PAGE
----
SHAKEY GRAVES: The Americana Dream

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SHAKEY GRAVES: The Americana Dream

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The pre-show music that played on the speakers was reminiscent of distinct regions of the world. One song transported the listener to the jungle, as African drums played exotic beats and panflutes whistled in the air. The next tune experimented in the mystical phrygian mode, evoking desert wind on the faces of listeners. When might we visit these vastly different places in such a short period of time? The answer: In the delirium of a dream.

A year ago, walking into a Shakey Graves concert may have felt similar to entering a cowboy town in a Western film. Imagine listening to gritty acoustic guitar riffs and raspy vocals while sitting down for a drink at the local saloon. The year, however, is 2018. On Sunday walking into The Pageant to see Shakey Graves was more like walking into a dream.

Shakey Graves is the stage name of Alejandro Rose-Garcia—an Austin, Texas native. His new album “Can’t Wake Up” moves far from his Lone Star roots. It dives straight into the happenings of the unconscious mind.

In concert, Rose-Garcia achieves this dream-like state through lyricism, clashing instrumentation and shimmering lights. To call it psychedelic would be a mischaracterization. Rather, the sum of all the variables puts you in that gurgling state of a dream which, at times is fantastic, and at other times melancholy.

Rose-Garcia opened his set by arriving subtly on stage accompanied by only his guitar and kick drum. The kick drum is fashioned out of an old suitcase and includes a tambourine, and the peculiar instrument helped launch the artist to fame after he used it as the official “busker” on a Mumford and Sons tour. Rose-Garcia breathed in the crowd’s energy and launched into a spellbinding medley of two of his songs, “Roll the Bones” and “Nobody’s Fool.”

Perhaps the most striking performance was of the song “Counting Sheep,” the lead track on the band’s new album. The vocalist proclaims, “I am the very specimen/ Of a sleepwalking gentleman.” The two guitarists played a hypnotic double melody soaked in delay.  Two old-school projectors displayed images of the universe onto four background screens, furthering the dream-like state. Other notable performances were of the cosmic “Mansion Door” and the upbeat sing-along “Dearly Departed.”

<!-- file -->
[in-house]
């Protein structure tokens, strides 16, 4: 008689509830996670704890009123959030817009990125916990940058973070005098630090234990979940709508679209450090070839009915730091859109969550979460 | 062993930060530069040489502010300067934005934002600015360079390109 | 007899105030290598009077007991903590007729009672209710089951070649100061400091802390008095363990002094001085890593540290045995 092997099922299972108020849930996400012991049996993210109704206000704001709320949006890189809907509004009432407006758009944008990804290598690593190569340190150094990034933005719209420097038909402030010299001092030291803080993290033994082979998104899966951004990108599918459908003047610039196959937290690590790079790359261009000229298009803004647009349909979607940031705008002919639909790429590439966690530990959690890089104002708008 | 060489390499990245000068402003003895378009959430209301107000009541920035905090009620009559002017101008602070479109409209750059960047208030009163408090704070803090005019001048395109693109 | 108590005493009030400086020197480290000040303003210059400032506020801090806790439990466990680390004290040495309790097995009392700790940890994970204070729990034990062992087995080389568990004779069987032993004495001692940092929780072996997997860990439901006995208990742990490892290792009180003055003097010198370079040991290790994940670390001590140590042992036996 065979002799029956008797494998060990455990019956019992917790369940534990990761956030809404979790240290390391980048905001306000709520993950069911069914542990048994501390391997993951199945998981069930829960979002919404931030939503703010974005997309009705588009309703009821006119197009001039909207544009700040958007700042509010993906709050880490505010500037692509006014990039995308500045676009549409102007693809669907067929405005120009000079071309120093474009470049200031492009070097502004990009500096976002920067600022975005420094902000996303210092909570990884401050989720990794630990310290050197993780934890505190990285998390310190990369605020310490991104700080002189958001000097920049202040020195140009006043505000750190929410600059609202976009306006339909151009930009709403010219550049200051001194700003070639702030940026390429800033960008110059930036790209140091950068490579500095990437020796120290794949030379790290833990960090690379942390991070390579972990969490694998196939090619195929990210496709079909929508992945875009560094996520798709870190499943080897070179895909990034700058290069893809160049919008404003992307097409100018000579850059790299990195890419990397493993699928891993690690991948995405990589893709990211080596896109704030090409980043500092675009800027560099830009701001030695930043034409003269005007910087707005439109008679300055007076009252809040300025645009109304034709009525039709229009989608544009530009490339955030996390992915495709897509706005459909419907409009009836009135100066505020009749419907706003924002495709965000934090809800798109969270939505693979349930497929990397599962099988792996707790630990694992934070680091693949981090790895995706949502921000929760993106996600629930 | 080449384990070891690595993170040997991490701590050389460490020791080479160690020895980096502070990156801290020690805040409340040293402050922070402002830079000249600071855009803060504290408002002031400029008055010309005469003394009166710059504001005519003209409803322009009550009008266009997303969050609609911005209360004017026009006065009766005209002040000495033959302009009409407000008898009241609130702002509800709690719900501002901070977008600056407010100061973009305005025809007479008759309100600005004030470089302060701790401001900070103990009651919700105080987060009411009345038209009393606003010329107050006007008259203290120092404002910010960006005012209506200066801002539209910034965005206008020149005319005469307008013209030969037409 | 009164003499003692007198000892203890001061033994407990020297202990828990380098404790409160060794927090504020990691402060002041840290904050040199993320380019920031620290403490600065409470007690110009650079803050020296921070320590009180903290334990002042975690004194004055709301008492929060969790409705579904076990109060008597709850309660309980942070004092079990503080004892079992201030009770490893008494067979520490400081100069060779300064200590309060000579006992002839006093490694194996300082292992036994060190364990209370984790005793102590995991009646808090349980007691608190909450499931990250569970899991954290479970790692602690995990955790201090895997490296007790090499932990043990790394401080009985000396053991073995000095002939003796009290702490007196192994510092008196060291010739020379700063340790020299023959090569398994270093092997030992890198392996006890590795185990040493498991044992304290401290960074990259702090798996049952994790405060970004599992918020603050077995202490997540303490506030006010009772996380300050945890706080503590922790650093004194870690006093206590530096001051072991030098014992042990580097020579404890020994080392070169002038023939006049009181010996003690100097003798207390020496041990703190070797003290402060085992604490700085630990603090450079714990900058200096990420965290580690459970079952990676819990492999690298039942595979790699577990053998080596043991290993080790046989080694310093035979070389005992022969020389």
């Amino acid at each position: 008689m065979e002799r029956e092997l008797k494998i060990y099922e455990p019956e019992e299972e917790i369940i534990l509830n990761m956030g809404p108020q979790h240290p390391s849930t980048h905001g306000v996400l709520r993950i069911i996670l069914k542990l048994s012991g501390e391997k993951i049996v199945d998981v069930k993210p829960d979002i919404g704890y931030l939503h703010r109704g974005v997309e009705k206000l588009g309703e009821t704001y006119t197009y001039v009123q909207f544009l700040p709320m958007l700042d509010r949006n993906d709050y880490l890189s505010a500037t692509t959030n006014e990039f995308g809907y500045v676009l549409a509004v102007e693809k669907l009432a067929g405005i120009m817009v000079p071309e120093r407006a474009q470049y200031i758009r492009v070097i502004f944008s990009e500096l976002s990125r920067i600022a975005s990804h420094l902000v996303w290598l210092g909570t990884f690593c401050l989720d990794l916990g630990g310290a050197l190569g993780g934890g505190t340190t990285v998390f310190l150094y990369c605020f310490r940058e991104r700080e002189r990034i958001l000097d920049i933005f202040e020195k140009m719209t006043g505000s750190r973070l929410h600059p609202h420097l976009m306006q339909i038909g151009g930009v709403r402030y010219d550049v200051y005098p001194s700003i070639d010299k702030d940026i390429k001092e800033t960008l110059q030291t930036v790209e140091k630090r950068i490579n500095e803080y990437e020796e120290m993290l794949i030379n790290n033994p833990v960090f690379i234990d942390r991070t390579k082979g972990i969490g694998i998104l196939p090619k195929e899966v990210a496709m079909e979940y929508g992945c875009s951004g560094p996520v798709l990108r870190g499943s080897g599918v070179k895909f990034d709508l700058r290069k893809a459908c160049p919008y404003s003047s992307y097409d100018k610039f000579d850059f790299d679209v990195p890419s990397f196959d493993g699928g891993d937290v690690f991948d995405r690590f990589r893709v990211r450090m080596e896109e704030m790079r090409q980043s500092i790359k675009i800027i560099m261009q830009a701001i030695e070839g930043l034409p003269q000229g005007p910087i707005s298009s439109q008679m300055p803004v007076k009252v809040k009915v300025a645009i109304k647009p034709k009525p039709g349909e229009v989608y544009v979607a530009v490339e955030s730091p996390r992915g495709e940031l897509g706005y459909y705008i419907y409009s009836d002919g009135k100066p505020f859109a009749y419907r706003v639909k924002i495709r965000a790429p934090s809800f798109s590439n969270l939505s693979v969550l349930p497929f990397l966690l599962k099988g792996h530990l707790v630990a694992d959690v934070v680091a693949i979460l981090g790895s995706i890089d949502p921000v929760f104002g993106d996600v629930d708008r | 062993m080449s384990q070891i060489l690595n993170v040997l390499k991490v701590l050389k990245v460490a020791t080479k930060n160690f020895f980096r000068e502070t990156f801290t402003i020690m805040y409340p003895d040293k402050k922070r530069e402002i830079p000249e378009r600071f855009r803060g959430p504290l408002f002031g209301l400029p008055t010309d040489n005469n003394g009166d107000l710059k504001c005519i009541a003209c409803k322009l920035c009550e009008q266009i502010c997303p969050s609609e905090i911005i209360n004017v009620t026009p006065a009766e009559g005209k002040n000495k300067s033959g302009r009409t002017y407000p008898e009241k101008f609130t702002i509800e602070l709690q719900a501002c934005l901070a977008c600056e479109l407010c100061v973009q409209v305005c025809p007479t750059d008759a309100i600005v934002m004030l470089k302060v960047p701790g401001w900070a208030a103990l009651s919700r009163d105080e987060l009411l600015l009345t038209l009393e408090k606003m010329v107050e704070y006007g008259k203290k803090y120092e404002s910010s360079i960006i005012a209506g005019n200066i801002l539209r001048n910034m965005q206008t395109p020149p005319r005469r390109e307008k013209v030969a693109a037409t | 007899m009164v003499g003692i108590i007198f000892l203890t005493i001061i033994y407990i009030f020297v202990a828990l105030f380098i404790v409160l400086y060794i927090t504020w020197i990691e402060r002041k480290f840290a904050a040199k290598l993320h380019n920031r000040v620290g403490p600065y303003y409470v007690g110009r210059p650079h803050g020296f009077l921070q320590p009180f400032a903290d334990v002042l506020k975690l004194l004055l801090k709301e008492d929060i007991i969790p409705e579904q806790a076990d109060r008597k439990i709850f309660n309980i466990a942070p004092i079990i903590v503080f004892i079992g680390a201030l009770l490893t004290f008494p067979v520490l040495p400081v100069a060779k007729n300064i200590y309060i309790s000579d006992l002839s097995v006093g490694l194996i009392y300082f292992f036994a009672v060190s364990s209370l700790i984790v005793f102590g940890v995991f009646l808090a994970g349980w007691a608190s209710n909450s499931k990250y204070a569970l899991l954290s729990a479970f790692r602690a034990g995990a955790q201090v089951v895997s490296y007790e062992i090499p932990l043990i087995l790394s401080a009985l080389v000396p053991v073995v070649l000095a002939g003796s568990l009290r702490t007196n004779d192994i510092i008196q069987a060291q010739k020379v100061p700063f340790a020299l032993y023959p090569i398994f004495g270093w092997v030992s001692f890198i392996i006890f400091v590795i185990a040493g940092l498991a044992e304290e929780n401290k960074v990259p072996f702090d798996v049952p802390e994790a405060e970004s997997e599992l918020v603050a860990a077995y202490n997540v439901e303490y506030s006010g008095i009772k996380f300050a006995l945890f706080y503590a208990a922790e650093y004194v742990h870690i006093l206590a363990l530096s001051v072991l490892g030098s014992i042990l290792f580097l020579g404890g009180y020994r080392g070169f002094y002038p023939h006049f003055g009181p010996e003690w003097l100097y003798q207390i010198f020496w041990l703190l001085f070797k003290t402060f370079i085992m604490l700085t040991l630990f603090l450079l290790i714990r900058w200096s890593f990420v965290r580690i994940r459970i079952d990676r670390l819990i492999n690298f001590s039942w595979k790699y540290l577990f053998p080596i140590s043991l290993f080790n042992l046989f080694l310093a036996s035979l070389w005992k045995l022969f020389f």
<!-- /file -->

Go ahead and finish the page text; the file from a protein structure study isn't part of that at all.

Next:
The set was punctuated with a variety of dialogue from Rose-Garcia, who avoided pandering to the crowd while he mused about friendship, romance and life. At times, the frontman’s voice was difficult to make out over the pounding drums and throbbing bass line.  The lines that the crowd heard from Rose-Garcia explained the origins of songs like “Late July,” which follows a criminal who escapes to Mexico.

Every show has a different crowd, and the one at Shakey Graves was unique in its members’ politeness, good will and eagerness for Rose-Garcia’s peculiarities. When the frontman roared into the microphone and asked the near-sellout audience to repeat, he heard a hearty reply. When the band dipped into one of a several five-plus minute jam sessions, listeners tapped their feet and swayed their hips patiently. The authors also appreciated the crowd’s willingness to let them move around between the floor and photography zone.

In the encore, Rose-Garcia once again played solo, and he became sentimental. “You got to seize the time you have… there’s no real reason not to,” he said as his strumming became louder, and he eventually let go to the dreaminess that was so characteristic of the night.

Shakey Graves fans accustomed to the folksy Americana sound of their previous work may have been disappointed, but the new music’s dreamlike quality combined with a delirious, wandering set made the show well worth the price of admission.